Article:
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War and lack of commitment hinder transitional justice

Taliban fighters have turned Helmand province into a no-go-zone for aid workers.
(IRIN)

More than 18 months after its adoption in The Hague, the Netherlands, and seven months after its formal launch, the Action Plan for Truth, Justice and Reconciliation (APTJR) in war-torn Afghanistan has been hindered by lack of political commitment and armed conflict, UN and Afghan officials told IRIN.

“Thus far, the action plan has been almost a complete failure,” Ahmad Nader Nadery, a commissioner at the Afghanistan Independent Human Rights Commission (AIHRC), said this week in the capital, Kabul.

The action plan, also referred to as ‘transitional justice’, was devised in 2005 – three years after the fall of the Taliban - as a means to address crimes committed by various warring parties over the past three decades in Afghanistan.

The UN and several other international organisations supported AIHRC and the Afghan government in inking a blueprint to deal with rights abuses in the past and reconcile Afghans for a shared future.

Of the five key points of the plan, only one - acknowledgement of past crimes - has been partly executed by the government, Nadery said.

He added that here had been little tangible progress on the other four: a call for truth-seeking and the documentation of past injustices; the promotion of reconciliation and unity; the establishment of an effective accountability mechanism to end impunity; and the establishment of credible and accountable state institutions to ensure the sound and fair distribution of justice for all.

Deadlines not met

Centred around these five points, the action plan sets out recommended actions for the implementation of each point with given deadlines, most of which have already passed with very little or no achievement, officials say.

Amnesty Bill
In March 2007, Afghanistan’s National Assembly approved a controversial bill which, many experts say, offers amnesty to all those who committed war crimes and crimes against humanity during three decades of war in the country.
The contentious bill, which sparked widespread criticism by human rights groups but is strongly supported by former warring parties, reads: “All parties involved in pre-2002 conflicts are granted legal and judicial immunity.”
However, experts say the wording of the bill is sufficiently vague to offer a number of interpretations.
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For example, the first point calls on the Afghan government to assign a national victims’ remembrance day, albeit through a formalised event; to establish national memorial sites in the country to honour victims of wars; and to identify a location for a national war museum. A year after the deadline for these tasks passed, none have happened.

The third action point assigns primarily to the AIHRC and to the UN the task of documenting, processing and evaluating all the abuses inflicted on civilians during decades of armed conflict in Afghanistan. The deadline is July 2007, but AIHRC says it will not be able to complete even half of the given task until July 2008.

Lack of commitment

“Due to a lack of political commitment in the government, the action plan has been sidelined,” Nadery said. He added that the UN’s Mission in Afghanistan (UNAMA) - an entity that has played a crucial role in the post-Taliban period – should also share some of the blame for the action plan’s lack of progress for making “unnecessary political compromises”.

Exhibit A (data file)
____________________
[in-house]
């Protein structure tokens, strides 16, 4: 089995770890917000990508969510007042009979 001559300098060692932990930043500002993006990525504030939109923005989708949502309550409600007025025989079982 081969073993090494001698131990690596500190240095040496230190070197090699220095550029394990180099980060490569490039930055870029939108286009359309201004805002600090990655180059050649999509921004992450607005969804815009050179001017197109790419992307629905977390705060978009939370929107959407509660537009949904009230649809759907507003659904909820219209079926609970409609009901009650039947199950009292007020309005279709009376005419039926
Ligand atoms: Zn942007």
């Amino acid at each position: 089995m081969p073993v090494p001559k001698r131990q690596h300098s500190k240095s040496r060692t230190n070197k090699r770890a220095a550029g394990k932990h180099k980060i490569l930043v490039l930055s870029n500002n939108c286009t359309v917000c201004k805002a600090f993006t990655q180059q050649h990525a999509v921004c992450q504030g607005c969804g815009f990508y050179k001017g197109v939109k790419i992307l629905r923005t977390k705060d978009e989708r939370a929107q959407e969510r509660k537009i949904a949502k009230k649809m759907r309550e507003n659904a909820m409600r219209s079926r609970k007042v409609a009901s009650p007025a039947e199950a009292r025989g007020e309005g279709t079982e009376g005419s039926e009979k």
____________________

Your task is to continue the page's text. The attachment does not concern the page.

“UNAMA has not been outspoken and has not followed it [APTJR] seriously,” Nadery said.

Aleem Siddique, a spokesman for UNAMA in Kabul, rejected these allegations, saying the organisation had been a strong advocate for the implementation of transitional justice in the country. “We are making efforts to encourage all parties to identify the bottlenecks and remove them so that we can see a faster implementation of the action plan,” Siddique said.


Photo: Akmal Dawi/IRIN
Afghans have been deeply affected by over 26 years of war and destruction

Action plan very ambitious

About 1.5 million Afghans died in the Soviet war from 1979 to 1989, according to numerous accounts. Tens of thousands more died in factional fighting following the overthrow of the Moscow-backed government in April 1992. The Taliban and their opponents have also been widely accused of systematic crimes against humanity from 1996 to late 2001.

Years after their overthrow by a US-led Western coalition in October 2001, the Taliban has resurged in Afghanistan and plunged large swathes of the country into violent insurgency. Thousands of people have died in recurrent armed clashes between Taliban insurgents and Afghan forces, backed by international forces.

Javier Leon-Diaz, a UN expert on transitional justice, said insecurity in the south and east of the country has impeded the implementation of the action plan.

“Transitional justice is a transition from a situation of war to a situation of peace. The problem in Afghanistan is that time [deadlines] is true for parts of the country but not for all the country. I do not think we can begin talking about transitional justice in the south and east while there is war going on there,” Leon-Diaz told IRIN in Kabul. “Those who prepared the action plan were very ambitious.”

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This article was produced by IRIN News while it was part of the United Nations Office for the Coordination of Humanitarian Affairs. Please send queries on copyright or liability to the UN. For more information: https://shop.un.org/rights-permissions

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